The ECHR condemns Spain for signing judges favorable to the referendum in Catalonia


The European Court of Human Rights (ECHR) condemned Spain on Tuesday for some controversial “police reports”, which were leaked to the press, with information from several judges who in 2014 were in favor of an independence referendum in Catalonia.

“The mere existence” of these reports has “no legal basis”, estimates the pan-European court, which points out that the investigation into the leak was “insufficient”, since the Barcelona police chief, a “key person”, was not questioned. “.

In February 2014, 33 judges from this region published a manifesto stating that under the Spanish Constitution and international law, the Catalan population had the “right to decide” on Catalonia’s independence from Spain.

Weeks later, the Spanish newspaper La Razón published an article entitled “The conspiracy of the 33 sovereignist judges”, which included “personal information and photos” of the magistrates, from the police database, explains the ECHR.

The judges denounced the facts, but the Spanish justice dismissed it. They also unsuccessfully brought the leaks to the Data Protection Agency, and the National High Court opened an investigation, “which seems to be still pending,” stresses the Strasbourg court.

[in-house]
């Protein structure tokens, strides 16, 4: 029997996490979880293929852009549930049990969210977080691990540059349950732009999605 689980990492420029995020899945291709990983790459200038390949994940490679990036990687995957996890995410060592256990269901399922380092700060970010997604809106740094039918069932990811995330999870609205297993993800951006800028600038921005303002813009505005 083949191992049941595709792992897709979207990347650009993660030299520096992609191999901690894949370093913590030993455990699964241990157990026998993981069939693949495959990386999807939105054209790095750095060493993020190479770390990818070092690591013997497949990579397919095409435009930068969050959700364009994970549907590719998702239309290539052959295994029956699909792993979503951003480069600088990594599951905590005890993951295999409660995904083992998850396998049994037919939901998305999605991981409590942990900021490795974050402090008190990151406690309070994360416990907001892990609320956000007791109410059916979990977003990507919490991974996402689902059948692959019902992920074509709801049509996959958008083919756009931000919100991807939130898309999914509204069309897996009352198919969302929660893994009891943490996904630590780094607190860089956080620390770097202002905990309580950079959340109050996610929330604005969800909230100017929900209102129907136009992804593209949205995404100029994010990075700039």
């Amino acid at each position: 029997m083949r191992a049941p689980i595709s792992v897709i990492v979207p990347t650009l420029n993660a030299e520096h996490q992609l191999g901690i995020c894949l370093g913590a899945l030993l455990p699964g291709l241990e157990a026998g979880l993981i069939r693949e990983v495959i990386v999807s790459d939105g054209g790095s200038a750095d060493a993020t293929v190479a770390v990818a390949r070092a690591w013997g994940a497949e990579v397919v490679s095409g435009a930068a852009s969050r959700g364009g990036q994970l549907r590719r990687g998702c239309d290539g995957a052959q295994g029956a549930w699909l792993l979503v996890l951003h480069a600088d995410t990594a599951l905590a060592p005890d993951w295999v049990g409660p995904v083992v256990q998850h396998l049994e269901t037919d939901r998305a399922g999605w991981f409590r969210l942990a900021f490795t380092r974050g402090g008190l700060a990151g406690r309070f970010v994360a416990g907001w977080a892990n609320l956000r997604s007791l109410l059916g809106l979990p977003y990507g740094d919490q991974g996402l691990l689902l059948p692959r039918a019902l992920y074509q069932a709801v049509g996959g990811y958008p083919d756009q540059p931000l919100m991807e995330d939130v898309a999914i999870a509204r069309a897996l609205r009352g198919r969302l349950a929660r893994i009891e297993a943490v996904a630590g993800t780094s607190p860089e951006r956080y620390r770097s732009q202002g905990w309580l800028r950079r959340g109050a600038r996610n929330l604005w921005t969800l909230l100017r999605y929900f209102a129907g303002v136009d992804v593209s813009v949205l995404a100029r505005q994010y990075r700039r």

Twenty of the 33 judges brought the case before the ECHR in April 2017, estimating that the police filed them “unjustifiably” and used the photos in their possession, which then ended up in the press.

The magistrates also denounced the disciplinary proceedings opened against him and the “insufficient” investigation carried out on his accusations.

Spain will have to pay around 8,200 euros ($8,600) to each of the complainants for moral damages and costs, for violating article 8 of the European Convention on Human Rights on the protection of private life.

In 2014, Catalonia held a symbolic consultation on its secession from Spain, almost three years before the referendum of October 1, 2017, prohibited by the Spanish justice system and which plunged the country into a political crisis.

Most members of the then regional government were arrested, tried, sentenced to up to 13 years in prison and later pardoned for these acts, except for those who fled to Belgium, including its leader and current MEP Carles Puigdemont.